What’s next for in-person, virtual and hybrid events, postpandemic?

What’s next for in-person, virtual and hybrid events, postpandemic?

C&IT recently teamed up with sister brand Third Sector to bring together events experts from across the private, public and charity worlds – don’t miss the key takeaways for every planner.

This article is produced in partnership with Cvent.

Many events had to have a total rethink last year – not least, the Virgin Money London Marathon. Forced to adapt during the pandemic, the event ran a closed-loop circuit race on the streets of London for professional athletes alongside a virtual race which attracted over 37,000 participants worldwide.

The team at London Marathon Events could never have imagined putting on this kind of race 24 months ago, as event director Hugh Brasher told attendees at a recent C&IT and Third Sector Big Questions Live gathering of event planners, held in partnership with Cvent. But as you’ll read in our full event report [hyperlink to report landing page?], they have continued with this hybrid approach in 2021, with around 80,000 people expected to participate in the marathon this year; half running in London, the other half running in their own local areas.

“Over the last 18 months, we've learned an enormous amount about ourselves as individuals, about what we want, and about what is possible,” said Brasher. He noted that his team is still learning, and predicted that the next few years for events teams will be a process of trying new things and learning lessons fast. 

Brasher used four keywords to sum up the best approach to developing a new model for events: different, together, cause and love. “Remember, no one's really an expert,” he said. “No one really knows what exactly is going on. We've all got theories. So play with it. Have fun with it, experiment.”

View Brasher’s full keynote speech. 

Only connect

Meanwhile, Third Sector editor Emily Burt hosted a panel discussion on the importance of human connection in events, bringing together experts from a range of sectors. Daniel Larcey, head of mass participation at NHS Charities Together, Sarah Marshall, global head of content at Bett, and Claudia Stephenson, managing director of INVNT Group EMEA, discussed the issues in maintaining engagement when mixing in-person and virtual events.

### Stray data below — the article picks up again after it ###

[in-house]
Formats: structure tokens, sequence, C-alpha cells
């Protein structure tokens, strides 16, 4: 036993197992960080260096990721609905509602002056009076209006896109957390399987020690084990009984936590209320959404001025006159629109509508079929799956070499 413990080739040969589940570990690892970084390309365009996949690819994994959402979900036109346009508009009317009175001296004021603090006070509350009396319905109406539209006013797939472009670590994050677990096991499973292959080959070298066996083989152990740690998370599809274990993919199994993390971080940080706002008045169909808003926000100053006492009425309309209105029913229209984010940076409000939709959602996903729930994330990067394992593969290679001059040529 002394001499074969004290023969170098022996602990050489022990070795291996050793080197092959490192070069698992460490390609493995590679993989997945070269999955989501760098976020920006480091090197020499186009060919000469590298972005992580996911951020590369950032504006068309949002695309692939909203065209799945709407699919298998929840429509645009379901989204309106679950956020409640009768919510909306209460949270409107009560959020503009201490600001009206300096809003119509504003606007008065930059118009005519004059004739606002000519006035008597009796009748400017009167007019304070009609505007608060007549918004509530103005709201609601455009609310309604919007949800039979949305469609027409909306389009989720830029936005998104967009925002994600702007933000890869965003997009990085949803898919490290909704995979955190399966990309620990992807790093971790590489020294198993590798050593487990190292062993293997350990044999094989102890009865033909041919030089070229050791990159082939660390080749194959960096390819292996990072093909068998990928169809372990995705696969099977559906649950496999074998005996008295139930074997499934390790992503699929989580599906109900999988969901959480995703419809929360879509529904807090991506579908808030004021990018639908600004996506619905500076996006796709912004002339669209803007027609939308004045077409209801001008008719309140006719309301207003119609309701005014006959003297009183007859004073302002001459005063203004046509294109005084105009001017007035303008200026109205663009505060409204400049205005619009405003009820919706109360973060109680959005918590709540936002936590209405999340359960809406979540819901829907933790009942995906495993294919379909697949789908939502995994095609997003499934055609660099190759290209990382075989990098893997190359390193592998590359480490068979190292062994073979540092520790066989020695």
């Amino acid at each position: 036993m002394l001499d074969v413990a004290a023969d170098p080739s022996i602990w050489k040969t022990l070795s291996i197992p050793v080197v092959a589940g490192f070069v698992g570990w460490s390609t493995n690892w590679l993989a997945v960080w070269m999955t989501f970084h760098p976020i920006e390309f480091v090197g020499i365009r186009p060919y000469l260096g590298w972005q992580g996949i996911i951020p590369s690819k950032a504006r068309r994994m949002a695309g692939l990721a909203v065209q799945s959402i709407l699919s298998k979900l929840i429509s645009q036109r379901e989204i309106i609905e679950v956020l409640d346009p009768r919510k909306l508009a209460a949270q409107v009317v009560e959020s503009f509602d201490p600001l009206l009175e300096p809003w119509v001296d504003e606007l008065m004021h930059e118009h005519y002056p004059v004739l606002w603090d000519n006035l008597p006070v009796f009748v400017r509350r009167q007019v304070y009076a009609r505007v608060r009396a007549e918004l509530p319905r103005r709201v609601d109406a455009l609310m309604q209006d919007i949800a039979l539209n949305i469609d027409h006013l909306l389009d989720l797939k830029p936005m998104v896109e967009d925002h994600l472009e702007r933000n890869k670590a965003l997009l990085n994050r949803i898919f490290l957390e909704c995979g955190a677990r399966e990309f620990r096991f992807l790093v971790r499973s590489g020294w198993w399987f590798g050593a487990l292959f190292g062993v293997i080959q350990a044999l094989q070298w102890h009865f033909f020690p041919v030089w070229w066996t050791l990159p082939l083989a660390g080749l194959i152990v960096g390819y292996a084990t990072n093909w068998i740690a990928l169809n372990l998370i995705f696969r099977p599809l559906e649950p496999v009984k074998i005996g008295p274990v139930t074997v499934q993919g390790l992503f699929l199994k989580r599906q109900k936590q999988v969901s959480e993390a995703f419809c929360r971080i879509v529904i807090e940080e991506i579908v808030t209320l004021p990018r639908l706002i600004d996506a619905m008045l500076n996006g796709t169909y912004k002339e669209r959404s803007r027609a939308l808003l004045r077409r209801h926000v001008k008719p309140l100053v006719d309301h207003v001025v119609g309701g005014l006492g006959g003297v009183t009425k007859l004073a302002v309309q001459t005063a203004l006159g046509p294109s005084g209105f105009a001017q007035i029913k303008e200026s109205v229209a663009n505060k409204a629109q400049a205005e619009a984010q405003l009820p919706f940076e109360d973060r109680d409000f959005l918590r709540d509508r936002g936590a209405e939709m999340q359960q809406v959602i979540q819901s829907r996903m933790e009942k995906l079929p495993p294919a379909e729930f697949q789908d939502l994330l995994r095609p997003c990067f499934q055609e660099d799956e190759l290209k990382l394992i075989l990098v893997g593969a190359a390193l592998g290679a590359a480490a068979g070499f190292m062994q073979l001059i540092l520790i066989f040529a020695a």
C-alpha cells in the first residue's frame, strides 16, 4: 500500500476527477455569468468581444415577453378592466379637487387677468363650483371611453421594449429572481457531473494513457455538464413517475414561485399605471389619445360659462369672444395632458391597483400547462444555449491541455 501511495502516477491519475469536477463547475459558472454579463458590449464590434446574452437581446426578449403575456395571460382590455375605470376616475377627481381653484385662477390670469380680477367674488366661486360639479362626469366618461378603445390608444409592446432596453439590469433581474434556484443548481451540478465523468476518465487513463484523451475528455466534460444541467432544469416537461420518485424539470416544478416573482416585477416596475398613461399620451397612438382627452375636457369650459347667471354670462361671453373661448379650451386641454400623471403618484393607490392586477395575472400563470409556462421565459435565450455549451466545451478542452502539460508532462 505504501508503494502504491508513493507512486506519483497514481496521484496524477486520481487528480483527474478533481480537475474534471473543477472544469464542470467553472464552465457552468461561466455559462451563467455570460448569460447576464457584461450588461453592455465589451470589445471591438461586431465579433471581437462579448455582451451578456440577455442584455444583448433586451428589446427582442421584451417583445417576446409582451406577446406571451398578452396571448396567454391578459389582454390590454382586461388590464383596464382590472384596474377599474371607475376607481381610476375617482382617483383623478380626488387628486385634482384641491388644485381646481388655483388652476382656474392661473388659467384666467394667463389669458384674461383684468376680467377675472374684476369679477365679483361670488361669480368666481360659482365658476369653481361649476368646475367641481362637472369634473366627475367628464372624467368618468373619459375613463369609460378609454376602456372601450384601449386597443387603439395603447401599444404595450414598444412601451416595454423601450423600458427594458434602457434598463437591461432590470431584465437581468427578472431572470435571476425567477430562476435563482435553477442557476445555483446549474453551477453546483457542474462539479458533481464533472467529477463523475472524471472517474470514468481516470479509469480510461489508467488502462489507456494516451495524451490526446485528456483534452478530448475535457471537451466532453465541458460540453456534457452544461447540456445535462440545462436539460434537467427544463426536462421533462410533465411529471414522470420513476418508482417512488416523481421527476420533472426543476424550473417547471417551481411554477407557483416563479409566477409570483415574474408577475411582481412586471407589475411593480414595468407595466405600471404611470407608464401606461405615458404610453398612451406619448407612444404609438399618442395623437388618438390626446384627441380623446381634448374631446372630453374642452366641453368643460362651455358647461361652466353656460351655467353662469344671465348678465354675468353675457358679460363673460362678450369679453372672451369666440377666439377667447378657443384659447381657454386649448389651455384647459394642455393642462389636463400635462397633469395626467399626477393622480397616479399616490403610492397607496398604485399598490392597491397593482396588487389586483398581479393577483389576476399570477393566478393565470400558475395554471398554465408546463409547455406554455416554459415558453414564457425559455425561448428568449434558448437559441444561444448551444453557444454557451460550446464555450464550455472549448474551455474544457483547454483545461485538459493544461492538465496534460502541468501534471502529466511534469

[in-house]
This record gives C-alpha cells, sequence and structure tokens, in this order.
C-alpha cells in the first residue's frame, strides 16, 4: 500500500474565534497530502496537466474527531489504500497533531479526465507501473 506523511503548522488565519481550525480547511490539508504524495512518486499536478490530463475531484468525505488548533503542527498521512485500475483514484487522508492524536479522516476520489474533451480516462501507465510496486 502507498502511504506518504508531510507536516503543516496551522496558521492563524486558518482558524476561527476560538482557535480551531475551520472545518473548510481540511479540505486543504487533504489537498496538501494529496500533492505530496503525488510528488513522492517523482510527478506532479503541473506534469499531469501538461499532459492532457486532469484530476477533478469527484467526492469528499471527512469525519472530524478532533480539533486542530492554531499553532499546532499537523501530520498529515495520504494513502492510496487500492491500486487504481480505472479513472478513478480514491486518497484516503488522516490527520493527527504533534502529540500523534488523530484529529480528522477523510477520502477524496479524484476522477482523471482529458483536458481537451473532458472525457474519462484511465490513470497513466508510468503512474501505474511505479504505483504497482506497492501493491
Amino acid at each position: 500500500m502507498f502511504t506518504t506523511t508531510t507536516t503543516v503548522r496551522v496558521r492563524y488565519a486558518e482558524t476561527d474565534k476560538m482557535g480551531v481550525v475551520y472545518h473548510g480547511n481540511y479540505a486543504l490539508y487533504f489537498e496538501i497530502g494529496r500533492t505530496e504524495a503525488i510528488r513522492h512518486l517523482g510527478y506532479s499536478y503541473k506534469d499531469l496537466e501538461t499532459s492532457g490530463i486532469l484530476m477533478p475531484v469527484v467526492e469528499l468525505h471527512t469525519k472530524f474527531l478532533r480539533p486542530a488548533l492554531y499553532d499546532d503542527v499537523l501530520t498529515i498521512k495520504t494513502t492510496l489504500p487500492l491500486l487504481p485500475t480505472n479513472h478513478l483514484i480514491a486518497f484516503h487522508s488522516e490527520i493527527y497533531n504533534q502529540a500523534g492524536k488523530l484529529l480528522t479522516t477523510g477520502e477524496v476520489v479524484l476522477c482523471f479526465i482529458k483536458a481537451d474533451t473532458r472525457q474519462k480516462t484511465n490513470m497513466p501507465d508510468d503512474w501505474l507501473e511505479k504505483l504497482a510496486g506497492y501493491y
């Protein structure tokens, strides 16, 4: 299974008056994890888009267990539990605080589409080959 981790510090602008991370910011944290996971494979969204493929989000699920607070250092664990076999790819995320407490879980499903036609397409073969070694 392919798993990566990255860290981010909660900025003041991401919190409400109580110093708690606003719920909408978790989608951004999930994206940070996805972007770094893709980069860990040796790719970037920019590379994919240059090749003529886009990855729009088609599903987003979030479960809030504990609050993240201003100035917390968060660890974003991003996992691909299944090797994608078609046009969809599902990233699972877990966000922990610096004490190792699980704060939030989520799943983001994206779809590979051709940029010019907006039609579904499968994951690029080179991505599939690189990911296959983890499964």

All agreed that there were significant challenges involved in creating a truly hybrid event, and getting the mix of in-person and virtual right. Marshall said that Bett, when returning to in-person, actively decided to avoid adding virtual elements. “We are really dialling it back, with the view that, hopefully, less is more.”

Stephenson, who runs many global events, says that doing a combination of live and virtual events has allowed them to reduce carbon emissions and also tailor content to people in specific regions. “It really ticks that box with the sustainability side of things, in not having to travel people across the world.”

Meanwhile, in the nonprofit events sector, online events have democratised events like fundraising, allowing event planners to reach a greater number of people, said Larcey. 

View the panel discussion on building emotional connections and growing your reach. 

Digging into data

C&IT editor Calum Di Lieto spoke with Felicia Asiedu, European marketing manager at Cvent, Dax Callner, strategy director for Smyle, Hina Mistry, project director at Imagination and Graham Smith, creative technologist at Shelton Fleming, about the importance of good data. 

The experts touched on what events teams can learn from Netflix – experts in engaging people online. The panel all felt that greater personalisation, more touch points with your audience and elevated content were the way forward. “I want to engage with events how I want,” said Asiedu.

Data is only useful when you know what you want to get out of it, the panel agreed. “Data is a rabbit hole and you can get lost in it,” said Mistry. “You need to know what story you want to tell, which will help you filter out all the data that won’t help you get that answer.”

Above all, however, data should inform better quality content. Events need to be entertaining, said Callner, or they won’t engage. “If I had one rule for content, it’s don’t be boring. If we can get past that one hurdle, we can achieve a lot.” 

View the panel discussion on making the most of your event data, or download our report on key insights from the event below.

Please click here to download the full report.